As the world increasingly seeks eco-friendly alternatives to traditional energy sources, white paint offers a promising solution to harness the sun’s energy and pave the way for a more sustainable and environmentally conscious approach to building and construction.
In the pursuit of a more sustainable future, innovative technologies are emerging. For example, scientists are working on the development of reflective materials, including paint, coatings, and films, to passively cool the Earth. These materials utilize principles of physics, enabling thermal energy to escape Earth through specific wavelengths via the transparency or sky window in the atmosphere and dissipate into deep space.
Another promising technology currently under development is photovoltaic paint, which aims to harness sunlight to allow buildings to generate clean energy.
We have selected 3 promising technologies that seek to harness the power of paint.
1/ The Reflective Paint
SOLAR PAINT, France
French company SOLAR PAINT has introduced SOLARCOAT®, an innovative reflective paint designed to cool building interiors. By applying this white and reflective paint on roofs, it achieves, the company says, a remarkable solar reflection rate of over 92%.
As a result, it reduces indoor temperatures by an average of 5°C during summer, almost removing the need for air conditioning and leading to substantial energy savings.
For instance, in a large supermarket with an annual energy bill of approximately 500,000 euros, repainting the building with SOLARCOAT® could result in up to 30% energy savings.
SOLARCOAT® is composed of water-based paint infused with natural ingredients and recycled materials like broken glass. In an interview with DirectIndustry, Olivier Monge, Director of Studies & Methods at SOLAR PAINT
“We have developed an oxidizing product, designed with a French paint manufacturer, with precise components. Among these components, there is recycled glass and a resin that gives flexibility to the paint. This paint, which looks a bit like a pool liner, is a little over 2 mm thick. Once applied in two layers, it rejects 92% of the sun’s rays that fall on a building. This means that heat is no longer stored, or at least not as much as without the paint. Therefore the building needs to be cooled less.”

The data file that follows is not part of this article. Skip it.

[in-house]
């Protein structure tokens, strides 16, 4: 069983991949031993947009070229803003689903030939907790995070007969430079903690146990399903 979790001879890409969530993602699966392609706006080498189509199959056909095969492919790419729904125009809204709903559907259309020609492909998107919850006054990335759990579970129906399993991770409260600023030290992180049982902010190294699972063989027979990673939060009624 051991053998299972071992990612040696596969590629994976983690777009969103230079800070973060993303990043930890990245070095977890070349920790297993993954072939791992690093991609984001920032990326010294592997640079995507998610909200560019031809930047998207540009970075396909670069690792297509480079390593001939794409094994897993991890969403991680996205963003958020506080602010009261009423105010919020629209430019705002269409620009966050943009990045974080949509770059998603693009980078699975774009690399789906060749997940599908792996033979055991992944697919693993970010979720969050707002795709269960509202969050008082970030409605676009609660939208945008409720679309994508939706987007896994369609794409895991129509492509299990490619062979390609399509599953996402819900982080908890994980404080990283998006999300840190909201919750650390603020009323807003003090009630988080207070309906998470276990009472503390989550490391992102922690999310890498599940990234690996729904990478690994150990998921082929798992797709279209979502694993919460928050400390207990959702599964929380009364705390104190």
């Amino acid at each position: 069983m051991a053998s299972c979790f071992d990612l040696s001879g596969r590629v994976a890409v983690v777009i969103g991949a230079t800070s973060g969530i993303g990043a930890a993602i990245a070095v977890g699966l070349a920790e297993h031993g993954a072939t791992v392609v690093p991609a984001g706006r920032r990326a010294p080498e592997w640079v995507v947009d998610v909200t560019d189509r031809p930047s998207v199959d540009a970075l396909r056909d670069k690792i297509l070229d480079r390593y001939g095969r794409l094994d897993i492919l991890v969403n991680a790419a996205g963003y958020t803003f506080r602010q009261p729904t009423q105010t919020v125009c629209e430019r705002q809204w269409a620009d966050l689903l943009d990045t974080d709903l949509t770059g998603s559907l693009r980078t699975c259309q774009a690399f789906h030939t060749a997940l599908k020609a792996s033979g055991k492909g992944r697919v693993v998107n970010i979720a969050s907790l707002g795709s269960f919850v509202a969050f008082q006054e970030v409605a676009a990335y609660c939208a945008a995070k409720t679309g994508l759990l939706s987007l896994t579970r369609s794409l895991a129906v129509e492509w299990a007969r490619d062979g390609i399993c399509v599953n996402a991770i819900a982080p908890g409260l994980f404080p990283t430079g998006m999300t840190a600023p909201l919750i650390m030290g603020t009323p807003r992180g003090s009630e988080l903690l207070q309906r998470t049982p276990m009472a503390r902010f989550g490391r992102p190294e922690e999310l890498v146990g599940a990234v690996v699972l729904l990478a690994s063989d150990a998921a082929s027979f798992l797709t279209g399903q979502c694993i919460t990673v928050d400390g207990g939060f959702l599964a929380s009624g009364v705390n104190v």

Monge also highlighted that the paint can be applied on bituminous structures, raw concrete, and steel tanks, and requires no maintenance. The cost of the solution is around 20 euros per square meter.
2/ The Whitest Paint
Purdue University, USA
Scientists at Purdue University in the United States have also created a white paint that, when applied, can reduce the surface temperature on a roof and cool the building beneath it, the New York Times recently reported.
In 2020, Xiulin Ruan, a mechanical engineering professor at Purdue University and his team unveiled a white paint capable of reflecting 95% of the sun’s rays away from the Earth’s surface and into deep space. Later, they developed an even more potent formulation with 98% sunlight reflection.
According to the team, surfaces covered with this paint can become up to 8° Fahrenheit cooler than ambient air during the day and up to 19° cooler at night. Likewise SOLAR PAINT’s technology, this cooling effect reduces indoor temperatures and lowers air-conditioning needs by up to 40%, making it an energy-efficient alternative.
Dr. Ruan said in an interview with our New York Times fellows:
“We weren’t really trying to develop the world’s whitest paint. We wanted to help with climate change, and now it’s more of a crisis and getting worse. We wanted to see if it was possible to help save energy while cooling down the Earth.”
In 2021, Guinness recognized it as the whitest paint ever. Originally designed for rooftops, the paint has sparked interest from various industries, including clothing, footwear, automotive, and aerospace. Last year, Dr. Ruan’s team unveiled a more lightweight version, that is able to reflect heat from vehicles. The team is also working on colored paints using this ultra-white paint as a base.
The New York Times reports that commercial use of the paint is still at least a year away, as efforts are being made to enhance its durability and resistance to dirt.
3/ The Photovoltaic Paint
Australia’s Royal Melbourne Institute of Technology, Australia
Researchers at Australia’s Royal Melbourne Institute of Technology (RMIT) have developed a photovoltaic paint capable of generating electricity autonomously
The paint is made with polymer plastic combined with titanium oxide nanoparticles and a synthetic variant of molybdenum disulfide. This combination creates a paint that produces hydrogen through its catalytic effect. The generated hydrogen can then be stored in fuel cells or used as fuel in an engine. Additionally, the use of titanium dioxide as the paint’s pigment, being white, optimally reflects light.
One advantage of this technology is its versatility, as it can be applied to all types of buildings and paintable surfaces (facades, roofs) and even vehicles.
While the technology is still in the prototype stage, researchers believe that commercialization could begin within a few years.